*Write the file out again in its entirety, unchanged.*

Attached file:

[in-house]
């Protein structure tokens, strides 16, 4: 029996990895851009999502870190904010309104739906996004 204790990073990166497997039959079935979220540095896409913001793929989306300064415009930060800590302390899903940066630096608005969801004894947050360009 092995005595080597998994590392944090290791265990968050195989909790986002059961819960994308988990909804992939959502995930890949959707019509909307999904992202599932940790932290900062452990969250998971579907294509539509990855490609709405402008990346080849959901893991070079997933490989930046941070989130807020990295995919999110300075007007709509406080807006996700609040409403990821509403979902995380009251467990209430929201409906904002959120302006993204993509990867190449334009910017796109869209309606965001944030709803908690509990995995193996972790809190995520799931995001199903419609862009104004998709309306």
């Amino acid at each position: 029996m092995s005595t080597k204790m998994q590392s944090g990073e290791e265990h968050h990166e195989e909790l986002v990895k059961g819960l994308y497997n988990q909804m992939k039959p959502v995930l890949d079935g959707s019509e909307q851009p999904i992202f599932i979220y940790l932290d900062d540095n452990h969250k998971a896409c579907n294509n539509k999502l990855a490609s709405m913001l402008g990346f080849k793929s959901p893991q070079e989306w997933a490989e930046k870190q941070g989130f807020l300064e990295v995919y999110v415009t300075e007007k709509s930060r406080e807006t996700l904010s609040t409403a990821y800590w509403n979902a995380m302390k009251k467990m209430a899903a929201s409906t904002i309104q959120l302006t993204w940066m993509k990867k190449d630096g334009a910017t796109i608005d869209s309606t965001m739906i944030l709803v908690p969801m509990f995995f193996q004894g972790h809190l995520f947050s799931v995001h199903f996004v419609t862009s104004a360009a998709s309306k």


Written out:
[in-house]
């Protein structure tokens, strides 16, 4: 029996990895851009999502870190904010309104739906996004 204790990073990166497997039959079935979220540095896409913001793929989306300064415009930060800590302390899903940066630096608005969801004894947050360009 092995005595080597998994590392944090290791265990968050195989909790986002059961819960994308988990909804992939959502995930890949959707019509909307999904992202599932940790932290900062452990969250998971579907294509539509990855490609709405402008990346080849959901893991070079997933490989930046941070989130807020990295995919999110300075007007709509406080807006996700609040409403990821509403979902995380009251467990209430929201409906904002959120302006993204993509990867190449334009910017796109869209309606965001944030709803908690509990995995193996972790809190995520799931995001199903419609862009104004998709309306």
């Amino acid at each position: 029996m092995s005595t080597k204790m998994q590392s944090g990073e290791e265990h968050h990166e195989e909790l986002v990895k059961g819960l994308y497997n988990q909804m992939k039959p959502v995930l890949d079935g959707s019509e909307q851009p999904i992202f599932i979220y940790l932290d900062d540095n452990h969250k998971a896409c579907n294509n539509k999502l990855a490609s709405m913001l402008g990346f080849k793929s959901p893991q070079e989306w997933a490989e930046k870190q941070g989130f807020l300064e990295v995919y999110v415009t300075e007007k709509s930060r406080e807006t996700l904010s609040t409403a990821y800590w509403n979902a995380m302390k009251k467990m209430a899903a929201s409906t904002i309104q959120l302006t993204w940066m993509k990867k190449d630096g334009a910017t796109i608005d869209s309606t965001m739906i944030l709803v908690p969801m509990f995995f193996q004894g972790h809190l995520f947050s799931v995001h199903f996004v419609t862009s104004a360009a998709s309306k």